What Went Wrong This Week The Pessimist's Take: Carmelo Anthony is a greedy ballhog and no amount of rebounding will make up for it. He proved it this week when he went iso in the closing seconds against his old team and, with the Knicks down two, took a turnaround jump shot at the buzzer that got blocked by a player four inches shorter than he is.

Bargnani's awful help defense is really what caused the fight between Shump and Melo and even if he is shooting over 46% from the field, he's making just 33% from three, not good enough to draw defenders away from the basket and definitely not enough to balance out all the blown rotations on the other end. No one knows when Chandler's coming back because the Knicks haven't said anything about it and even if they did, they always lie about these things. The Knicks might be better with Raymond Felton than without, but they're much better with Pablo Prigioni playing big minutes and Mike Woodson doesn't seem to know that.

JR Smith's 33% shooting from the field and 11.7 point a game average isn't an aberration, it's the new normal. He lied about his knee being injured, got paid and smoked so much weed he forgot how to do simple things like dribble (but not tweet). Now that Mike Woodson and Carmelo Anthony teamed up to shatter Iman Shumpert's confidence and enthusiasm, the Knicks are going to trade him for five cents on the dollar and then turn their attention to destroying Tim Hardaway Jr. Ron Artest is finished and thinks syrup can coach basketball.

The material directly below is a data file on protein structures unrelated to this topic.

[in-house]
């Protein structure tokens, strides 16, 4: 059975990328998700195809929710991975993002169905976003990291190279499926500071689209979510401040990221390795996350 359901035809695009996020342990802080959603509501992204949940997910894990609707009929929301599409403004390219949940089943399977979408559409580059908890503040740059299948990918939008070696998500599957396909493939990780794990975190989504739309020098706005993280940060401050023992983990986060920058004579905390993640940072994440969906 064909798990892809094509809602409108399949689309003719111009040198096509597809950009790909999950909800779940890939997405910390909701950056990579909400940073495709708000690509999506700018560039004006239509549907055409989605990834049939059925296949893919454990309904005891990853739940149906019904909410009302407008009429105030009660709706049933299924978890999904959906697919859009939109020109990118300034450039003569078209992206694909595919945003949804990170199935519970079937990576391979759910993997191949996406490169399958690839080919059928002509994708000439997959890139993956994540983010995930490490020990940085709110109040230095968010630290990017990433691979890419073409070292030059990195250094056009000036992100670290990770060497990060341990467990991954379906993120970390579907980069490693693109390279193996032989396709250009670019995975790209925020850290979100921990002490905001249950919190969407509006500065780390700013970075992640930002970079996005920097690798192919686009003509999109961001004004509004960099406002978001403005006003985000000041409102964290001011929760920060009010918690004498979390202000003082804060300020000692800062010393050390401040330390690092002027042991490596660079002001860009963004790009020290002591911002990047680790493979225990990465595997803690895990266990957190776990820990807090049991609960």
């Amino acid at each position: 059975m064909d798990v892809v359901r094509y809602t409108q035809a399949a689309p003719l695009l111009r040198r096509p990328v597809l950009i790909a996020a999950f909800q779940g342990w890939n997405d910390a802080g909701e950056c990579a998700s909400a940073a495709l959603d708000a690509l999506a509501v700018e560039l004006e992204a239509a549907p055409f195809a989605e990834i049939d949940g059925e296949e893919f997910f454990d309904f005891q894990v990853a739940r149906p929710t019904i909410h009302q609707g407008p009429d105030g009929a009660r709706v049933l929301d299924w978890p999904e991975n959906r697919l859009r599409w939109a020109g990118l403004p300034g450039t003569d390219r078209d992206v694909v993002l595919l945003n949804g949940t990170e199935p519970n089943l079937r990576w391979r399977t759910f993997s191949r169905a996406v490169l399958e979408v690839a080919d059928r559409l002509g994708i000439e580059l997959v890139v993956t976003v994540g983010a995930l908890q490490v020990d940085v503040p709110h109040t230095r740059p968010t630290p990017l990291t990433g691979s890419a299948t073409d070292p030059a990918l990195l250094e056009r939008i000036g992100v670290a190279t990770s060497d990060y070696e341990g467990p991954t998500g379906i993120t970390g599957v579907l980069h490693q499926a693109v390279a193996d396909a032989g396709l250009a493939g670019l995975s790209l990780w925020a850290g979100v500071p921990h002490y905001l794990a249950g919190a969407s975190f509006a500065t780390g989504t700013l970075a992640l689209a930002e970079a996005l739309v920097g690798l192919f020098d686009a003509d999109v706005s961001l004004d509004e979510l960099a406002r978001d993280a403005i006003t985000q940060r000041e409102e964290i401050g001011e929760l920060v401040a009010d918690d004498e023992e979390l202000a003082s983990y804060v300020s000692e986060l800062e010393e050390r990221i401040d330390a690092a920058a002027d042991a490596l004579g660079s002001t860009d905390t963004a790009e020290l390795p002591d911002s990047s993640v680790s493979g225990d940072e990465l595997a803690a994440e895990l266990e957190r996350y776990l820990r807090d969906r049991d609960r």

All the losing close games doesn't mean the Knicks are better than their record, it means they are losers. This season is over and even the 5-12 Nets are starting to pull away. The Knicks won't make the playoffs. Even better, they traded their first round pick, in what many are calling the best draft ever, for Carmelo Anthony, which means that there won't be any silver lining to this big fat storm cloud of a season.

And the fighting is real, genuine fighting among guys who don't like each other as the Knicks come apart at the seams.

Up Next: The schedule starts to balance itself out as the Knicks take on four straight opponents who are below .500 and have a combined record of 24-48. Fortunately or unfortunately, they start that stretch by staying local, traveling to Brooklyn Thursday for a game that brings a whole new meaning to the term "collision course." One way or another, in a week it'll be a lot more clear whether the Knicks are as bad as their record says they are.

You can follow Jonathan Fishner on Twitter @therealkingfish, and check out his blog The Real King Fish.